You would be MUCH better off using 100 1 Watt LEDs, rather than 1 100 Watt LED. Probably not what you want to hear, but that is the fact with LED technology...

03-30-2011, 05:44 PM
Now I understood, mcphill,
Thats good I did not buy 100W ones :o
Many thanks,

03-30-2011, 06:33 PM
If you look at the second picture in your original post, you can see that the unit has 50 junctions in it, spaced in a 10 x 5 grid array. This article may help you if you are interested in some of the details:

LEDs Magazine - Fact or Fiction (http://www.ledsmagazine.com/features/2/5/8/1)

03-31-2011, 03:29 AM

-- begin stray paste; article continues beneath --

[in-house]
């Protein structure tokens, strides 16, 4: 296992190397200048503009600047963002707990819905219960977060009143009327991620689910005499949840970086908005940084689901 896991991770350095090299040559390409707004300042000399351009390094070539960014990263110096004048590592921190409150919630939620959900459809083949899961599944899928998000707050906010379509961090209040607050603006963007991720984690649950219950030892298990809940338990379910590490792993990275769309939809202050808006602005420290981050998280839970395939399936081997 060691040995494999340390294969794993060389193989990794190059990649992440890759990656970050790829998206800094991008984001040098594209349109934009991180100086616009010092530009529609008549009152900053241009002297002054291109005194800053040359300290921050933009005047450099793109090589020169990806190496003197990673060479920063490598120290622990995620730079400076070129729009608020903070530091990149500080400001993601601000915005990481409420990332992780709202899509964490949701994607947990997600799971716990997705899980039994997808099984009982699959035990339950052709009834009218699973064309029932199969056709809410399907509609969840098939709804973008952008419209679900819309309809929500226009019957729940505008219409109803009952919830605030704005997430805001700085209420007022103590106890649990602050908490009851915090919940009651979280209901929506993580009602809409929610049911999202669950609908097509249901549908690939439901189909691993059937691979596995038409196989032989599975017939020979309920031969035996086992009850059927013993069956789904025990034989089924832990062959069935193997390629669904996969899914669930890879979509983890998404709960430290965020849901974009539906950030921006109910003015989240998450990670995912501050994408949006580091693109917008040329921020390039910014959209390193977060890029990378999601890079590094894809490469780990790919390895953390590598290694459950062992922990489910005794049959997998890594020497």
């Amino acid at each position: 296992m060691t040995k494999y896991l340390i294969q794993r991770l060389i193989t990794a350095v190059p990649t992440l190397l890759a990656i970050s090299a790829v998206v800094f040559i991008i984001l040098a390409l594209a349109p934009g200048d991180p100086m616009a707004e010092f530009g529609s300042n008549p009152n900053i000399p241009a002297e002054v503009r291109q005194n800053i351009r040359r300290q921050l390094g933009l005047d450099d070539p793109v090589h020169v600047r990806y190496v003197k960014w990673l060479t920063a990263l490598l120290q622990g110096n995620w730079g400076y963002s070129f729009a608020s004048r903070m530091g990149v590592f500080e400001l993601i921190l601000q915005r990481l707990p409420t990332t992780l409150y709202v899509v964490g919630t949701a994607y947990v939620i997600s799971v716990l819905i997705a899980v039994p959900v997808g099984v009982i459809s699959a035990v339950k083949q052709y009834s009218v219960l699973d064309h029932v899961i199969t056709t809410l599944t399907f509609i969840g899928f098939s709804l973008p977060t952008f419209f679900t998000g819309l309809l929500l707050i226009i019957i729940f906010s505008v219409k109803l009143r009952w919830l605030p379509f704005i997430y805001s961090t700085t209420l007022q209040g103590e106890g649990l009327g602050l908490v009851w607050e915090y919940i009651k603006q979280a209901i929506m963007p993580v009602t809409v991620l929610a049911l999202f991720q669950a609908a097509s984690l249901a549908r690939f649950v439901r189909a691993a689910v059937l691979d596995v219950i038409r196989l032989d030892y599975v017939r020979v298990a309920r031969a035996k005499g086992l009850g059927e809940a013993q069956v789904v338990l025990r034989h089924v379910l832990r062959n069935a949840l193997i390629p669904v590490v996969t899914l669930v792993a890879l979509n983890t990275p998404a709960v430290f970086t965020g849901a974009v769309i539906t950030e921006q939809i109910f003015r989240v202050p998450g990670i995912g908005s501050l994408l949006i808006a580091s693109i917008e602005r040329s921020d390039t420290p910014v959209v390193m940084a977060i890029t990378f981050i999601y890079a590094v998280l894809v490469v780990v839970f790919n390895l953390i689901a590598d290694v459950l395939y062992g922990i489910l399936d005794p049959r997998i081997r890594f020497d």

Yeah, I thought I was yesterday bit too critical about high power leds, but after read this article LEDs Magazine - Fact or Fiction (http://www.ledsmagazine.com/features/2/5/8/1) I see that theres not big difference about efficiency an incandescent light bulb or high power leds unless when used cooling fan :o or ... water cooling :mad:
One is clear for me - there is no way to build MINIATURE high efficient high power NOT HOT light source :rolleyes:
Thank you very much, mcphill,

There was cooling fan on the PC cooling radiator, I did remove ... now I will put it on to place again,
or ... perhaps I will mill a new unit - reflector and cooling radiator in one.

03-31-2011, 05:32 AM
Perhaps to use Thermoelectric Peltier between Power LED and Radiator with fan ???

03-31-2011, 07:58 AM

I have experimented extensively with the 1, 3 ,5 and 10 watt LED's and the first thing to note is that they produce heat.
After getting over that initial disapointment / discovery, the learning then has a chance to begin.